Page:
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Inside the Tony Awards: No script, but plenty of song, dance, high spirits and history

NEW YORK (AP) — No script? No problem! There was plenty of uncertainty in the run-up to this year’s Tony Awards, which at one point seemed unlikely to happen at all because of the ongoing Hollywood writer’s strike.
Micaela Diamond, left, and Ben Platt, members of "Parade", perform at the 76th annual Tony Awards on Sunday, June 11, 2023, at the United Palace theater in New York. (Photo by Charles Sykes/Invision/AP)

NEW YORK (AP) — No script? No problem!

There was plenty of uncertainty in the run-up to this year’s Tony Awards, which at one point seemed unlikely to happen at all because of the ongoing Hollywood writer’s strike.

But the ceremony went off without a hitch on Sunday night. The event was scriptless, to honor a compromise with striking writers, but chock-full of high-spirited Broadway performances drawing raucous cheers from an audience clearly thrilled just to be there at all.

It was a night of triumph for the small-scale but huge-hearted musical “Kimberly Akimbo,” about a teenager with a rare aging disease, but also a night notable for inclusion: Two nonbinary performers, Alex Newell and J. Harrison Ghee, made history by winning their respective acting categories.

The ceremony also touched on the specter of antisemitism in very different places: World War II Europe, with best play winner “Leopoldstadt," and early 20th-century America, with “Parade,” winner for best musical revival.

In the end, the lack of scripted banter didn't much dampen the proceedings, and little wonder: Broadway folks are trained in improv. And of course there was more room for singing and dancing — including from current shows not in competition — and nobody was complaining about that.

Oh, and the show ended right on time. Oscars, are you listening?

Some key moments of the night:


It wasn’t just the writers strike that made for a different evening. The venue was new, too. It was on Broadway, yes, but miles from the theater district. The ceremony took place uptown in Washington Heights, in the ornate, gilded United Palace, a former movie theater filled with chandeliers and carpets and majestic columns.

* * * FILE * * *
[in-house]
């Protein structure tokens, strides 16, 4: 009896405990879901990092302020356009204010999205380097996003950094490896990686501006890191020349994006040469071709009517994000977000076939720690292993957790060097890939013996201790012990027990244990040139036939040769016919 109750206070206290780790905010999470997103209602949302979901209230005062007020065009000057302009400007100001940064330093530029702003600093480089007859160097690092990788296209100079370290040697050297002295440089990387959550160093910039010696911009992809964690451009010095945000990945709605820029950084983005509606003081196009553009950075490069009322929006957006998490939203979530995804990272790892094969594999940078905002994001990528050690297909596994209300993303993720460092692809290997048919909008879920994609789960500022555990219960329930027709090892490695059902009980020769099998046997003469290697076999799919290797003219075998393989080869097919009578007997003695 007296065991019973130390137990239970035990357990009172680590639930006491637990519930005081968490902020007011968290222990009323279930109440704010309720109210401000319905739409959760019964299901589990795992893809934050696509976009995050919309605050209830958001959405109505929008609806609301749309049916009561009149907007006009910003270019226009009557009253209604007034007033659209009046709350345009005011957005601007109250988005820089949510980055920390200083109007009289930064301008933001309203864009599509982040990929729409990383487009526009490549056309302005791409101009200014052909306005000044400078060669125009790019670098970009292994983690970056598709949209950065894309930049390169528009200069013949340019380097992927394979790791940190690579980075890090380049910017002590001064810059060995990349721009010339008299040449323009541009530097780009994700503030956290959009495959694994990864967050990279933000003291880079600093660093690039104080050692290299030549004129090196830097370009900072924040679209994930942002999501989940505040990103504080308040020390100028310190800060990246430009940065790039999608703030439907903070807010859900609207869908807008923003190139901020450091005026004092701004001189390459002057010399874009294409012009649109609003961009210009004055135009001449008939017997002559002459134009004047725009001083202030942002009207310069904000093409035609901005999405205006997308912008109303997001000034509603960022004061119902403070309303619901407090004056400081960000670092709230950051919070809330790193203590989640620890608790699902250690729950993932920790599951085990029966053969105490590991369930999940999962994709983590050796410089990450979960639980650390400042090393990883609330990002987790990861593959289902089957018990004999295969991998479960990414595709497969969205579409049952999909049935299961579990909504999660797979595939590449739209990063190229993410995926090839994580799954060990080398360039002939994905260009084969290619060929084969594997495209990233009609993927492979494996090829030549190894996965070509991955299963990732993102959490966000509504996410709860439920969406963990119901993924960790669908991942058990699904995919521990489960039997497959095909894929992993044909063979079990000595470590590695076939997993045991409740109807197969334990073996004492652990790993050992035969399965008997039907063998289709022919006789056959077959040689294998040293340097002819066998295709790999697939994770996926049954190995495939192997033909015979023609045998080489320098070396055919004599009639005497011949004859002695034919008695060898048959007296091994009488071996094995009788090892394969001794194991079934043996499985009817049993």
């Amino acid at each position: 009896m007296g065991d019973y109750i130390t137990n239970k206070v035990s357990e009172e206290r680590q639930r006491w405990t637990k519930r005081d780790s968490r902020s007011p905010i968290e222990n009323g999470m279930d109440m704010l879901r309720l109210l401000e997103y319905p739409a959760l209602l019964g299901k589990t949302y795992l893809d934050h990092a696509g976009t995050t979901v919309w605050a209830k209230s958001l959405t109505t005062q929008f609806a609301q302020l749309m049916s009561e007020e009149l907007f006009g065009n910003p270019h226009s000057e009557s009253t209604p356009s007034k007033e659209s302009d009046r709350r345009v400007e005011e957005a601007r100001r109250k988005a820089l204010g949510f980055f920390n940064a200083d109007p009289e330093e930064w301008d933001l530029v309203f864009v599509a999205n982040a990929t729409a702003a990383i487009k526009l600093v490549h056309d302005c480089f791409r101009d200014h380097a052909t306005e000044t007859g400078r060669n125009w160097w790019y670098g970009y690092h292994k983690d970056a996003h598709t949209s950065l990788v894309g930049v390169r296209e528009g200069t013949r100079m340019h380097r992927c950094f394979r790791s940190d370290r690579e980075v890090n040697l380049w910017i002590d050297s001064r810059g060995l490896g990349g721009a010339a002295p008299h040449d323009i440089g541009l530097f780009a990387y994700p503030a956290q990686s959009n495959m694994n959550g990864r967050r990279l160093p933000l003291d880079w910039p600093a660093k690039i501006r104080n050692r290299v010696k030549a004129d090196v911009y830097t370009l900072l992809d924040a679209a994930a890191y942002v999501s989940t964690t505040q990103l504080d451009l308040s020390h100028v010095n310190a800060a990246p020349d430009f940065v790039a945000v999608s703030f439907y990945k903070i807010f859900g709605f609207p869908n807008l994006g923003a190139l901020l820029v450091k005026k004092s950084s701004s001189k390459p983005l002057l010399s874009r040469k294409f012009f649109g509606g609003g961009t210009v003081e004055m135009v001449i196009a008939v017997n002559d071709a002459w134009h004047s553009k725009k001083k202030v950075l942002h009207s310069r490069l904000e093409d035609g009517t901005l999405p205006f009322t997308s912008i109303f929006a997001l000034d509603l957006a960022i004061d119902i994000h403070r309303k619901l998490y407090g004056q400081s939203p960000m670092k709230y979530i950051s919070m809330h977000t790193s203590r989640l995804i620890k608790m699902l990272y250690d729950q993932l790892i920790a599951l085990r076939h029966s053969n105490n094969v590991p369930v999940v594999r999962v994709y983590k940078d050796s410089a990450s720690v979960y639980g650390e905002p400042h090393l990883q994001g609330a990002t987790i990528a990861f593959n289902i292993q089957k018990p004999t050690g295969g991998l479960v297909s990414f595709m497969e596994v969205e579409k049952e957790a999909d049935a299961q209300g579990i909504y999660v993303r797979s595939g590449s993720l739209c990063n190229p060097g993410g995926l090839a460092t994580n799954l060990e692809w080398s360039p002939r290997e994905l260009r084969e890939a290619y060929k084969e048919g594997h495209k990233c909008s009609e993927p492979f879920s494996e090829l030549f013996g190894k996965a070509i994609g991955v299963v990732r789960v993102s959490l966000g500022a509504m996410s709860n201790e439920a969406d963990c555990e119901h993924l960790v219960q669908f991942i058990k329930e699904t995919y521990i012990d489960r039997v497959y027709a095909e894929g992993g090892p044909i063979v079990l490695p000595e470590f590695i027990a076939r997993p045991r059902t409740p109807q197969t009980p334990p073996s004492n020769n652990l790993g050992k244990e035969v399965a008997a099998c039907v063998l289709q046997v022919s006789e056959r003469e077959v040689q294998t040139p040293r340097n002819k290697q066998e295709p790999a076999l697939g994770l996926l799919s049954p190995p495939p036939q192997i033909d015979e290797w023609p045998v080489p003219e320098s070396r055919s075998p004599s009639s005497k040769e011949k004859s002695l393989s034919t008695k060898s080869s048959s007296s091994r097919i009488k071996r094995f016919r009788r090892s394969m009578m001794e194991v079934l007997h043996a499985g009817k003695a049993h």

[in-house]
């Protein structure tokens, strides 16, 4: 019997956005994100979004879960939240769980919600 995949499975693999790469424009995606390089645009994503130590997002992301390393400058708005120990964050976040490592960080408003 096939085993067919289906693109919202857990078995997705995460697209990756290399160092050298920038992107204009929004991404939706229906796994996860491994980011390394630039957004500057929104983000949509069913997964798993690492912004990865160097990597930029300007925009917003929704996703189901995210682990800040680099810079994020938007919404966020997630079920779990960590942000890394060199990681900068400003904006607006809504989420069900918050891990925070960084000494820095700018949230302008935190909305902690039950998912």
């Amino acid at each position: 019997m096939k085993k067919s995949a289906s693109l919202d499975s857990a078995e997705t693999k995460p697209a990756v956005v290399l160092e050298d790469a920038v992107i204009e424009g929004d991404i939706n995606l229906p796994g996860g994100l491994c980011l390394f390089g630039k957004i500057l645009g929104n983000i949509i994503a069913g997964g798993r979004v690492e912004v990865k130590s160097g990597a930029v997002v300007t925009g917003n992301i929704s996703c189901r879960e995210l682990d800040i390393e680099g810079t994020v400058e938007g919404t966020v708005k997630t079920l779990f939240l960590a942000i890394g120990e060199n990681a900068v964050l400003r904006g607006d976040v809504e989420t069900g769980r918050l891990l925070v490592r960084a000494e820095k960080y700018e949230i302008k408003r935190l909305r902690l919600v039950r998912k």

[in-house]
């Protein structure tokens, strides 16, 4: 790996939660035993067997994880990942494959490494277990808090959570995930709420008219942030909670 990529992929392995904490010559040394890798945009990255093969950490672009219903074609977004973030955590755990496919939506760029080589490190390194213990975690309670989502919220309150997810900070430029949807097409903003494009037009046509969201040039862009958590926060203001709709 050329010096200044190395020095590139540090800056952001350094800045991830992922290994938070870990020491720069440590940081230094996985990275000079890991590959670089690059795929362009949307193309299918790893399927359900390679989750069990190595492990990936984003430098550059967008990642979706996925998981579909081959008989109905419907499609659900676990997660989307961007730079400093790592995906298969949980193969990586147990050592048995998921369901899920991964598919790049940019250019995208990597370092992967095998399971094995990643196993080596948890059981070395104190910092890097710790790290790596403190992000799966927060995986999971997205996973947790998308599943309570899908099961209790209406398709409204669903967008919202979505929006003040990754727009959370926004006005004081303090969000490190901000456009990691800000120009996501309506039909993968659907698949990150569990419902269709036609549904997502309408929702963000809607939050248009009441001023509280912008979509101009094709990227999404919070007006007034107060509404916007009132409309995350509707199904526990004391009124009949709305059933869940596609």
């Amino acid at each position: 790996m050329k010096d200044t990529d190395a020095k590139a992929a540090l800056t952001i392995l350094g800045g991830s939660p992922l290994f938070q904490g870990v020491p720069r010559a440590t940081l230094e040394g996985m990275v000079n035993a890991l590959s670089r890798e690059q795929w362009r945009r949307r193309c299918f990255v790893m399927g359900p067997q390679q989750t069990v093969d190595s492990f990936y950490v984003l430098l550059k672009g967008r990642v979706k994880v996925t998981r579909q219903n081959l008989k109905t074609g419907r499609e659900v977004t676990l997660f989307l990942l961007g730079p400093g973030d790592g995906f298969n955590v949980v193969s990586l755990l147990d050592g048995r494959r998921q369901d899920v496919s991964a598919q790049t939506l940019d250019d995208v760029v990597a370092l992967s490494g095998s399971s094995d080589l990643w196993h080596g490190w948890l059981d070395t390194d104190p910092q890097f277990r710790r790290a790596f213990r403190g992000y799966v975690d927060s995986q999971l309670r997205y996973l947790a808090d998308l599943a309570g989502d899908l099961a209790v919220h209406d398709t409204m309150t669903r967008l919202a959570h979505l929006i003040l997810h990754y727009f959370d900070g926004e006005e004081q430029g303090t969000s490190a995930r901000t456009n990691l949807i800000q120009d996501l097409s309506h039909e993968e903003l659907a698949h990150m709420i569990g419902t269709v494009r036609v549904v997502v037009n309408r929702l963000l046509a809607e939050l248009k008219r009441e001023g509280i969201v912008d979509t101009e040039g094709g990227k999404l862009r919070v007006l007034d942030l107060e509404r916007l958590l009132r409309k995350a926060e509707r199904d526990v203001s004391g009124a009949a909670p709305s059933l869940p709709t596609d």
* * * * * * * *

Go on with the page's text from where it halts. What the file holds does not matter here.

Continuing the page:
“Thank you for coming uptown — never in my wildest dreams,” quipped Lin-Manuel Miranda, who has helped bring events to the venue in the neighborhood where he set his “In the Heights.” The afterparty was held in tents outside the building instead of the usual festivities in the fancy food halls of the Plaza Hotel near Central Park.


Oscar winner and Broadway luminary Ariana DeBose, hosting for the second year running, immediately addressed the elephant in the room. Speaking to the audience before the pre-show telecast began, she explained nothing would be scripted and told winners the only words they'd see on teleprompters would be “wrap up please.” When the main telecast began, she appeared on camera reading a Tony script, but the pages were blank.

Instead of words, DeBose and others spoke with their dance moves, doing a brassy number in the theater’s grand lobby, staircases and aisles, complete with gravity-defying leaps. Afterward, DeBose warned anyone who may have thought last year was “unhinged”: “Buckle up!”

DeBose, who performed in the original cast of “Hamilton” and won an Oscar for “West Side Story,” also passionately explained why the Tonys are so crucial to the economic survival of Broadway, and to touring productions around the country.


An early award brought a sobering reminder of the horrors of antisemitism. Brandon Uranowitz of “Leopoldstadt,” Tom Stoppard’s sweeping play about a Jewish family in Vienna, thanked the celebrated playwright “for writing a play about Jewish identity and antisemitism and the false promise of assimilation,” and noted his ancestors, “many of whom did not make it out of Poland, also thank you.”